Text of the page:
VIEWS: 3 PAGES: 28 POSTED ON: 9/17/2012
Rediscovering the river Oil boom, World’s Fair, rehabilitation of riverfront. Commercial use cut off river access. Riverfront Expressway 1946-1969 (Moses and the Second Battle of New Orleans). James Rouse created Harbor Place (Boston’s Quincy Market, Baltimore’s market). Transformation of the port 1970s shipping technology. Port side cranes. Warehouses came down. Moonwalk, 1972. Port is transshipment point. Except coffee and sugar, no processing. End of the boom (Ch. 5) OPEC raised prices, domestic oil flourished. Saudis let oil float – prices determined by immediate supply and demand. $50 a barrel in 1981, $35 in ‘85, $10 in ’86. Great population shift 1950s Jefferson Parish suburbanization. White flight. Schools became more segregated, post Brown v. Board. Housing the poor – urban renewal, public housing, and segregation. A new population geography (Ch. 6) The Iron Law of Suburban Sprawl. Expansion of white territory, the teapot. Gentrification and urbanophiles. Tourism (Ch. 7) Oil bust, mechanization of docks, lack of manufacturing meant that unemployment was a central issue for the city. Tourism was the fallback position. Depends on French Quarter (preservation of which has been accidental) and St. Charles Avenue neighborhoods. Tourism numbers 1970s: tens of thousands. 2000: 8-11 million a year ($4.78 billion). Result: National Trust for Historic Preservation lists the French Quarter in the annual List of Endangered Places. Tourism French Quarter St. Charles Avenue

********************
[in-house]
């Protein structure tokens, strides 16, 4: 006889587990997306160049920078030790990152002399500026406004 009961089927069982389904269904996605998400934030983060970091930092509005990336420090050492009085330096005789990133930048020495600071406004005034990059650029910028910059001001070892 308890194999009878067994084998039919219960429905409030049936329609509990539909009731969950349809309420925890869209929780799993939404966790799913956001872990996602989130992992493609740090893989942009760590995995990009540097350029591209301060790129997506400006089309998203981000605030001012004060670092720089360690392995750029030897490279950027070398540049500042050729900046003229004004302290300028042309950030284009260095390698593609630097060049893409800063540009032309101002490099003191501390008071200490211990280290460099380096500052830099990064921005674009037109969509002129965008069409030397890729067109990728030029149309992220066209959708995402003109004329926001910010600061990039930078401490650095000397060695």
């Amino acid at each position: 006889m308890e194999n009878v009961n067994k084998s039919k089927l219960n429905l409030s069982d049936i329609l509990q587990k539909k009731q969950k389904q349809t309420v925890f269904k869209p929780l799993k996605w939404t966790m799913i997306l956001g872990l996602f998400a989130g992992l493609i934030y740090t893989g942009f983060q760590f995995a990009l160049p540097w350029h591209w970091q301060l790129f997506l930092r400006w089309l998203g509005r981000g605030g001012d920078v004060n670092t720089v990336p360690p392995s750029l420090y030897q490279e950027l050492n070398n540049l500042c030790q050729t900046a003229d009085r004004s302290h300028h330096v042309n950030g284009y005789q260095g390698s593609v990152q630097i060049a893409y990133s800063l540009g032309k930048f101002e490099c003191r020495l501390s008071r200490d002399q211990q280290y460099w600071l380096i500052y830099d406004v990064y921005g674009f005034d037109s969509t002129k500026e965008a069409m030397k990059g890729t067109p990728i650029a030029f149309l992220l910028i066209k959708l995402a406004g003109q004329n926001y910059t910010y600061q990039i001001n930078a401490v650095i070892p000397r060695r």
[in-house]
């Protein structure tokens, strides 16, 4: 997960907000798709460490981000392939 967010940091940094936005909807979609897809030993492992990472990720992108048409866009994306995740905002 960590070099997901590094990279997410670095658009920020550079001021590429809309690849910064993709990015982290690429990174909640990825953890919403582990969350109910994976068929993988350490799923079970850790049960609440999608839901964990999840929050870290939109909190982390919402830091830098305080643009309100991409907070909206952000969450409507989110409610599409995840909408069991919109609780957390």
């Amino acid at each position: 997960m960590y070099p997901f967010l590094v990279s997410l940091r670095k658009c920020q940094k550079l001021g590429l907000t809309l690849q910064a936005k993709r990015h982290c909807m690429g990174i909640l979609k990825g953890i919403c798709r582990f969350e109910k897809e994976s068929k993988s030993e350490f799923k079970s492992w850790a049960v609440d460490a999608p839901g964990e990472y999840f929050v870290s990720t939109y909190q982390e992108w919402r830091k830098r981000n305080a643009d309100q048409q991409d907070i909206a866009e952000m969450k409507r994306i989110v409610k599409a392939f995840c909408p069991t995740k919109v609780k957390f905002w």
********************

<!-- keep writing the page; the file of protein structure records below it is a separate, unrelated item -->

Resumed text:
"THE SOUTHERN COASTLANDS ON THE SUBTROPICAL MARGIN"